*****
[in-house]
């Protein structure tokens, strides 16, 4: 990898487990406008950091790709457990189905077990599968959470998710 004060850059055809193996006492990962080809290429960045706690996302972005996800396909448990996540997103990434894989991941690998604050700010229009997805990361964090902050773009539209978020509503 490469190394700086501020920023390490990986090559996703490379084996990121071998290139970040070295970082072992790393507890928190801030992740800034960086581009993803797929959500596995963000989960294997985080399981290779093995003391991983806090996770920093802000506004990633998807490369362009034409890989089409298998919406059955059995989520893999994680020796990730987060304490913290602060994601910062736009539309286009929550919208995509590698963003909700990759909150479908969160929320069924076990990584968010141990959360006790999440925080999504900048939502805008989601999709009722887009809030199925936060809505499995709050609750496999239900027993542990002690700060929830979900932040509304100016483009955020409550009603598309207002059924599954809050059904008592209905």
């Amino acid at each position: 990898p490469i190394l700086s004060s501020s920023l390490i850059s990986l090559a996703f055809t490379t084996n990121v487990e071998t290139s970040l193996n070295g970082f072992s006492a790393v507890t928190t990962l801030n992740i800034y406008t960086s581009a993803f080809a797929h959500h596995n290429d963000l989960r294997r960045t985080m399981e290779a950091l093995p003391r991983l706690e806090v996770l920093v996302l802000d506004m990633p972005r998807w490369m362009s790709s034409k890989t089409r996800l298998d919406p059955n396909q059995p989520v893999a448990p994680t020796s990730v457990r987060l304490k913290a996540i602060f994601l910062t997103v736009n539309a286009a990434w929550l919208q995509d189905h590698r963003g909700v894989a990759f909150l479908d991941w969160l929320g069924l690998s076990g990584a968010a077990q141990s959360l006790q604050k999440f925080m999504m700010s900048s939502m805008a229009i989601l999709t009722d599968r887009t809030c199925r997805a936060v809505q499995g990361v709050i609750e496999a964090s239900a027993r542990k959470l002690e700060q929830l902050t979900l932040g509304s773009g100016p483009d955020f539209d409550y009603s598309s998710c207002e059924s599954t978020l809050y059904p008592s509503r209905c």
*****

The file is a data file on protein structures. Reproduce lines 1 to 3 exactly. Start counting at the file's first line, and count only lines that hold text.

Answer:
[in-house]
């Protein structure tokens, strides 16, 4: 990898487990406008950091790709457990189905077990599968959470998710 004060850059055809193996006492990962080809290429960045706690996302972005996800396909448990996540997103990434894989991941690998604050700010229009997805990361964090902050773009539209978020509503 490469190394700086501020920023390490990986090559996703490379084996990121071998290139970040070295970082072992790393507890928190801030992740800034960086581009993803797929959500596995963000989960294997985080399981290779093995003391991983806090996770920093802000506004990633998807490369362009034409890989089409298998919406059955059995989520893999994680020796990730987060304490913290602060994601910062736009539309286009929550919208995509590698963003909700990759909150479908969160929320069924076990990584968010141990959360006790999440925080999504900048939502805008989601999709009722887009809030199925936060809505499995709050609750496999239900027993542990002690700060929830979900932040509304100016483009955020409550009603598309207002059924599954809050059904008592209905």
């Amino acid at each position: 990898p490469i190394l700086s004060s501020s920023l390490i850059s990986l090559a996703f055809t490379t084996n990121v487990e071998t290139s970040l193996n070295g970082f072992s006492a790393v507890t928190t990962l801030n992740i800034y406008t960086s581009a993803f080809a797929h959500h596995n290429d963000l989960r294997r960045t985080m399981e290779a950091l093995p003391r991983l706690e806090v996770l920093v996302l802000d506004m990633p972005r998807w490369m362009s790709s034409k890989t089409r996800l298998d919406p059955n396909q059995p989520v893999a448990p994680t020796s990730v457990r987060l304490k913290a996540i602060f994601l910062t997103v736009n539309a286009a990434w929550l919208q995509d189905h590698r963003g909700v894989a990759f909150l479908d991941w969160l929320g069924l690998s076990g990584a968010a077990q141990s959360l006790q604050k999440f925080m999504m700010s900048s939502m805008a229009i989601l999709t009722d599968r887009t809030c199925r997805a936060v809505q499995g990361v709050i609750e496999a964090s239900a027993r542990k959470l002690e700060q929830l902050t979900l932040g509304s773009g100016p483009d955020f539209d409550y009603s598309s998710c207002e059924s599954t978020l809050y059904p008592s509503r209905c």